Egypt to “completely” lift fuel subsidies in 2019 January 9, 2019 at 3:17 am | Published in: Africa , Egypt , IMF , International Organisations , News A picture taken on June 29, 2017 shows a worker gesturing for cars to move as others fill up a at a petrol station in the Egyptian capital Cairo. Egypt announced a new sharp increase in fuel prices as it slashed government subsidies in a tough IMF-backed reform programme. / AFP PHOTO / KHALED DESOUKI (Photo credit should read KHALED DESOUKI/AFP/Getty Images) January 9, 2019 at 3:17 am Egypt will “completely” lift subsidies on fuel during the upcoming financial year 2019-20, the country’s petroleum minister announced yesterday.
Tarek Al-Molla told Egypt’s daily Al-Youm Al-Sabea that the decision to lift fuel subsidies “won’t be implemented until the local market is ready and able to deal with it.”
Egypt’s financial year begins in early July and lasts until the end of June of the following year.
The government, Al-Molla pointed out, spent 22.5 billion Egyptian pounds ($1.2 billion) on fuel subsidies in the first quarter of the financial year 2018-19.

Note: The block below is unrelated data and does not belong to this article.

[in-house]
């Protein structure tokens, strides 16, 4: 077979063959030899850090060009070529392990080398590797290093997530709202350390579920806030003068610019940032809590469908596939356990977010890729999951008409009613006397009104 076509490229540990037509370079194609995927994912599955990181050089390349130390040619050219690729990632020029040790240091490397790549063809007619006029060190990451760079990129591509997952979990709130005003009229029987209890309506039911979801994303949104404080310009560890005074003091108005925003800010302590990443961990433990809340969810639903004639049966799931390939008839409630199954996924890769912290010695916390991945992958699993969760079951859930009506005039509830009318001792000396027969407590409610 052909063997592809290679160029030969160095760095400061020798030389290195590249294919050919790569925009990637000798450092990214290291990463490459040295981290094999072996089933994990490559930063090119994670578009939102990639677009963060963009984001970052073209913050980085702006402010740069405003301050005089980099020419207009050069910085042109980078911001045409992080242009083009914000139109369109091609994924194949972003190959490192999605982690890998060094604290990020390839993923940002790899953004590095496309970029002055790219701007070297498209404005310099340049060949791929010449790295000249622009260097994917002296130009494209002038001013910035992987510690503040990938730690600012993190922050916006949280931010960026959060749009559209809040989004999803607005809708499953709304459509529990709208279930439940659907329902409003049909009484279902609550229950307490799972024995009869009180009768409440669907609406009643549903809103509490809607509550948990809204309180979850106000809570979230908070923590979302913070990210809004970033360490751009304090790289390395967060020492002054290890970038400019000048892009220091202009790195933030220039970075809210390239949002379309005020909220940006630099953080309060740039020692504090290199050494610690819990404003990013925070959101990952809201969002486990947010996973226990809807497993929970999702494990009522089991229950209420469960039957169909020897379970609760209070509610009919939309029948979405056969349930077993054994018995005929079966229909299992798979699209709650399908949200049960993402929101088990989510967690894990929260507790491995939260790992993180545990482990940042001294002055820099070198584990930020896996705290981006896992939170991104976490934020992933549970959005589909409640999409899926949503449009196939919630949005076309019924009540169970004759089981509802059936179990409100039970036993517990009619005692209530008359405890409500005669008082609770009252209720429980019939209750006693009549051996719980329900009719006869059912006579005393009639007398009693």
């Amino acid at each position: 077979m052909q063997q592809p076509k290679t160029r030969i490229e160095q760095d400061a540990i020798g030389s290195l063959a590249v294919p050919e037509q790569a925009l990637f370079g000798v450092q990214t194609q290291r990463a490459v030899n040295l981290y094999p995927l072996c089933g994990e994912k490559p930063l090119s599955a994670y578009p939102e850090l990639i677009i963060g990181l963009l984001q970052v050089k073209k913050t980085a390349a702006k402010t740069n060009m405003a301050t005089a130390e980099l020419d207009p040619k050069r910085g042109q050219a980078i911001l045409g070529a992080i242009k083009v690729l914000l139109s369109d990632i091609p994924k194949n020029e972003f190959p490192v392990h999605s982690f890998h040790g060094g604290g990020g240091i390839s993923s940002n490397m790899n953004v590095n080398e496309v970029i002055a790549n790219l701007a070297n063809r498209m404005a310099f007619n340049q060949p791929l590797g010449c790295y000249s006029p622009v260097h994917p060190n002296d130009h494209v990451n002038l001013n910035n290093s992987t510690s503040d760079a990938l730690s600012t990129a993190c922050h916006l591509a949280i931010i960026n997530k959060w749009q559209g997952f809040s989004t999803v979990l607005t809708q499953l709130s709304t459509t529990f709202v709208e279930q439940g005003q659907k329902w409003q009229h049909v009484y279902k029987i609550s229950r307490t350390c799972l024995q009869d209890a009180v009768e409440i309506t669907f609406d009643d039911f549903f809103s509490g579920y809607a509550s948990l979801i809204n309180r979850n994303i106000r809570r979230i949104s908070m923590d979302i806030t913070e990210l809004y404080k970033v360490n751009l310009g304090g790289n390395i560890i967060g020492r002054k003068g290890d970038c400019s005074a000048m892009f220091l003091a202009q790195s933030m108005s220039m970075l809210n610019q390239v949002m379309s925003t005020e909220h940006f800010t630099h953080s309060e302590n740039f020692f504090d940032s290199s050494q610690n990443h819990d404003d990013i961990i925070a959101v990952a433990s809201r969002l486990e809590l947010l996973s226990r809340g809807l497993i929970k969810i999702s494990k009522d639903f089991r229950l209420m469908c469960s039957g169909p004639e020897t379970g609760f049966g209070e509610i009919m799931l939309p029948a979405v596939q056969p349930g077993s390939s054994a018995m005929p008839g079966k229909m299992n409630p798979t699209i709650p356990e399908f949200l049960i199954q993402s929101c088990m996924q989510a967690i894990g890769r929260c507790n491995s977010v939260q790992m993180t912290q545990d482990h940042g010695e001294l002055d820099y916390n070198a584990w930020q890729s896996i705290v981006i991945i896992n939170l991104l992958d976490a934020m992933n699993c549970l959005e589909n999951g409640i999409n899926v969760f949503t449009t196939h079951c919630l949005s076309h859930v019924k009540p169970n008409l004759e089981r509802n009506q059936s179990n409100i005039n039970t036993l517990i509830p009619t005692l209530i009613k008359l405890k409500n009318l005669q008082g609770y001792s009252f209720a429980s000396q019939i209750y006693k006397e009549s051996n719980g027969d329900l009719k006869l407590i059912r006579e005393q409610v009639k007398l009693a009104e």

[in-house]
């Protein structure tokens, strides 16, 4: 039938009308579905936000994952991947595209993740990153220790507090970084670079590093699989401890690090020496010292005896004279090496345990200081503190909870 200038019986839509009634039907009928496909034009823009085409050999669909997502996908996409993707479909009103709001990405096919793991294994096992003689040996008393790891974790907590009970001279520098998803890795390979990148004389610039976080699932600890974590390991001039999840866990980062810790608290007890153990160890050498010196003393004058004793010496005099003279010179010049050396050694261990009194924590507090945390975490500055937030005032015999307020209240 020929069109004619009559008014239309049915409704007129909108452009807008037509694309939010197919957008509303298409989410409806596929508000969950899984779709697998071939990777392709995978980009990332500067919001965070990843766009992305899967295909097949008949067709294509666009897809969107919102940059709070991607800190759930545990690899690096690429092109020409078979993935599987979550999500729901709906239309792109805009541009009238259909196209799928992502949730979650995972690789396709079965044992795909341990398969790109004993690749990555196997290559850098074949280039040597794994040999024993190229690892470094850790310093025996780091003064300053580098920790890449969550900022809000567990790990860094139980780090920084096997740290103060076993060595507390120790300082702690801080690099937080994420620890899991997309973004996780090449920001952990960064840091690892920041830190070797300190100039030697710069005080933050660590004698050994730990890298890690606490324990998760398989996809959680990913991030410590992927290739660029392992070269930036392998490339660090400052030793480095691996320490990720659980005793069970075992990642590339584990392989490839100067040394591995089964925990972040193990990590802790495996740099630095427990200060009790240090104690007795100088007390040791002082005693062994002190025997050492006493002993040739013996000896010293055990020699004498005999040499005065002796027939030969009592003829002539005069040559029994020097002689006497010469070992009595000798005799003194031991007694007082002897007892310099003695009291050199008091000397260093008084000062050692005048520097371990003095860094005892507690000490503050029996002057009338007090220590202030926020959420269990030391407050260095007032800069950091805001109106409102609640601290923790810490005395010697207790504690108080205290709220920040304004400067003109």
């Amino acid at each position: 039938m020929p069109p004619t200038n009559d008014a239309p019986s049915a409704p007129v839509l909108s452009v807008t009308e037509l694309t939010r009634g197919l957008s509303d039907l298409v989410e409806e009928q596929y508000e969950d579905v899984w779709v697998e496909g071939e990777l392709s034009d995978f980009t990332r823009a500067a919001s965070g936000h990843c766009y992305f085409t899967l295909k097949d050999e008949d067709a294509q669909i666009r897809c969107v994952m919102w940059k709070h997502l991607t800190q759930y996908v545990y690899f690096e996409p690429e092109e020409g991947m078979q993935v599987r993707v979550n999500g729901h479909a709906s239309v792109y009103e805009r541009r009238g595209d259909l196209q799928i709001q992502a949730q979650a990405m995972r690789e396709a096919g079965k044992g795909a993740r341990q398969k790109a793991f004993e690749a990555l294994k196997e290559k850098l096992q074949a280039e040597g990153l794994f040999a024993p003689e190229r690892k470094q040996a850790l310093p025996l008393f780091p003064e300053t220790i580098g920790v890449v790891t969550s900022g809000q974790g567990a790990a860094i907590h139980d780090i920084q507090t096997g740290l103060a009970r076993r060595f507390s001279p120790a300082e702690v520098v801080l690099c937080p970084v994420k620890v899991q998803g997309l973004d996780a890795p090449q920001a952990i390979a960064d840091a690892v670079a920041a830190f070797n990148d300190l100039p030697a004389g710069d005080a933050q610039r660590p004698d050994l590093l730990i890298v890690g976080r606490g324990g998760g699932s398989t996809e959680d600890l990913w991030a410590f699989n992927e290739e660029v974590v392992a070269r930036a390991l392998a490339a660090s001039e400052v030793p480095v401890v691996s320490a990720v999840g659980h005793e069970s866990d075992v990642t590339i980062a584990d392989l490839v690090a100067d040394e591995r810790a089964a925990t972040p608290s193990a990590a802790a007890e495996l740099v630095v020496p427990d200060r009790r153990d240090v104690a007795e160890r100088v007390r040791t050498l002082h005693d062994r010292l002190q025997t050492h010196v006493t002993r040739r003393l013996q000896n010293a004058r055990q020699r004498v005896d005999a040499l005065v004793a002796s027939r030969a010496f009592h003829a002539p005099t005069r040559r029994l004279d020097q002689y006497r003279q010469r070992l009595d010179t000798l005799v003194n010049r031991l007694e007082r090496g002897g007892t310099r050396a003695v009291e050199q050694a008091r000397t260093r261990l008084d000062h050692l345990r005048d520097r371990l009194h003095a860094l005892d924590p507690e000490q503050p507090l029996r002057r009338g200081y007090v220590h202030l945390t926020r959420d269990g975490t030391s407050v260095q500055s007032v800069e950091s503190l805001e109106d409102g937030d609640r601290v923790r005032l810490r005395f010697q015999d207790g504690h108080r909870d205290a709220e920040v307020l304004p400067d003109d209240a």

The minister added that the government had spent 45 billion Egyptian pounds ($2.5 billion) on hydrocarbons subsidies at the end of December. “Egypt plans to spend 89 billion Egyptian pounds ($4.9 billion) by the end of June 2019,” he added.
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On Monday, the Egyptian Prime Minister Mostafa Madbouli decided to link the local price of high octane gasoline 95 y to the global prices on a quarterly basis and to form a committee to establish a “petroleum automatic pricing system.”
But El-Molla stressed that the government would not link the price of gasoline 80 and 92 to global prices until June 2019. “We won’t risk taking action that would cause anxiety or inconvenience to citizens,” he reiterated.
Since the start of the incumbent President Abdel Fattah Al-Sisi’s first tenure in May 2014, Egypt has embarked on a multi-sectoral nation-wide reform programme in an attempt to revive an economy that battered by political upheaval after the 2011 revolution and to ease a US dollar shortage that has crippled import activity and hampered recovery.
In November 2015, Egypt won a three-year $12 billion International Monetary Fund (IMF) loan, which aimed at reviving the country’s struggling economy, bringing down public debt and controlling inflation while seeking to protect the poor. Since then, Energy subsidies were cut, taxes increased, the Egyptian pound was allowed to float, and a set of laws was introduced to facilitate business.
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